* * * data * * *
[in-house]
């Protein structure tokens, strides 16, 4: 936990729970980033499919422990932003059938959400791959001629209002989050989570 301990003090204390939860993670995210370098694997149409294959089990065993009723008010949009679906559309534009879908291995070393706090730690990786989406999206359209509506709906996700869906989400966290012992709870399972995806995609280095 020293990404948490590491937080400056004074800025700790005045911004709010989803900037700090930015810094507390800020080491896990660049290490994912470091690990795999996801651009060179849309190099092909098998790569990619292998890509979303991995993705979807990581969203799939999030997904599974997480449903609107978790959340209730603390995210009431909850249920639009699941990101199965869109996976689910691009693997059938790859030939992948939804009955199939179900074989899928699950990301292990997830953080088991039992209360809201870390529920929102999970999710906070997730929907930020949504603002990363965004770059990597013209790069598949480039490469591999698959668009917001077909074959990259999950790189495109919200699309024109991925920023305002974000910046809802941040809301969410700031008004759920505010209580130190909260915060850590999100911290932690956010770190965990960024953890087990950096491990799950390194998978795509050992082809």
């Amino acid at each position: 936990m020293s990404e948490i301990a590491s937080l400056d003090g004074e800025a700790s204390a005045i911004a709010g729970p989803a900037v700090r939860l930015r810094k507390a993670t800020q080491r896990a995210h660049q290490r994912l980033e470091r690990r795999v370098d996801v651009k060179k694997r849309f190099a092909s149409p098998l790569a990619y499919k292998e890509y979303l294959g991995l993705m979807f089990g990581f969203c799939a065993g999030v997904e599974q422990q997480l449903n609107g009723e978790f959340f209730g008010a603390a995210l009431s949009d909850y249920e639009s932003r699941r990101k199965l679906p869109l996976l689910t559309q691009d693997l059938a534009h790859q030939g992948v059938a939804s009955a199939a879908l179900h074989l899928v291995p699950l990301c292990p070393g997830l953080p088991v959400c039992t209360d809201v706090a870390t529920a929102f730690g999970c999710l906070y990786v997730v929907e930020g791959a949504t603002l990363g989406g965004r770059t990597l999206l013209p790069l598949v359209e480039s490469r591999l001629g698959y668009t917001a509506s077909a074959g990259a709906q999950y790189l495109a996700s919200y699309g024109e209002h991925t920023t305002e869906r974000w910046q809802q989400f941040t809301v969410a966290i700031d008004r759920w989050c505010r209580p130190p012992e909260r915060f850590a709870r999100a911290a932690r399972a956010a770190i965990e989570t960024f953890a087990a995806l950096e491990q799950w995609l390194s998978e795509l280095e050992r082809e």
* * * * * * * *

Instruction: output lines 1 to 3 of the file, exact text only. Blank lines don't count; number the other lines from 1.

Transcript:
[in-house]
């Protein structure tokens, strides 16, 4: 936990729970980033499919422990932003059938959400791959001629209002989050989570 301990003090204390939860993670995210370098694997149409294959089990065993009723008010949009679906559309534009879908291995070393706090730690990786989406999206359209509506709906996700869906989400966290012992709870399972995806995609280095 020293990404948490590491937080400056004074800025700790005045911004709010989803900037700090930015810094507390800020080491896990660049290490994912470091690990795999996801651009060179849309190099092909098998790569990619292998890509979303991995993705979807990581969203799939999030997904599974997480449903609107978790959340209730603390995210009431909850249920639009699941990101199965869109996976689910691009693997059938790859030939992948939804009955199939179900074989899928699950990301292990997830953080088991039992209360809201870390529920929102999970999710906070997730929907930020949504603002990363965004770059990597013209790069598949480039490469591999698959668009917001077909074959990259999950790189495109919200699309024109991925920023305002974000910046809802941040809301969410700031008004759920505010209580130190909260915060850590999100911290932690956010770190965990960024953890087990950096491990799950390194998978795509050992082809």
């Amino acid at each position: 936990m020293s990404e948490i301990a590491s937080l400056d003090g004074e800025a700790s204390a005045i911004a709010g729970p989803a900037v700090r939860l930015r810094k507390a993670t800020q080491r896990a995210h660049q290490r994912l980033e470091r690990r795999v370098d996801v651009k060179k694997r849309f190099a092909s149409p098998l790569a990619y499919k292998e890509y979303l294959g991995l993705m979807f089990g990581f969203c799939a065993g999030v997904e599974q422990q997480l449903n609107g009723e978790f959340f209730g008010a603390a995210l009431s949009d909850y249920e639009s932003r699941r990101k199965l679906p869109l996976l689910t559309q691009d693997l059938a534009h790859q030939g992948v059938a939804s009955a199939a879908l179900h074989l899928v291995p699950l990301c292990p070393g997830l953080p088991v959400c039992t209360d809201v706090a870390t529920a929102f730690g999970c999710l906070y990786v997730v929907e930020g791959a949504t603002l990363g989406g965004r770059t990597l999206l013209p790069l598949v359209e480039s490469r591999l001629g698959y668009t917001a509506s077909a074959g990259a709906q999950y790189l495109a996700s919200y699309g024109e209002h991925t920023t305002e869906r974000w910046q809802q989400f941040t809301v969410a966290i700031d008004r759920w989050c505010r209580p130190p012992e909260r915060f850590a709870r999100a911290a932690r399972a956010a770190i965990e989570t960024f953890a087990a995806l950096e491990q799950w995609l390194s998978e795509l280095e050992r082809e």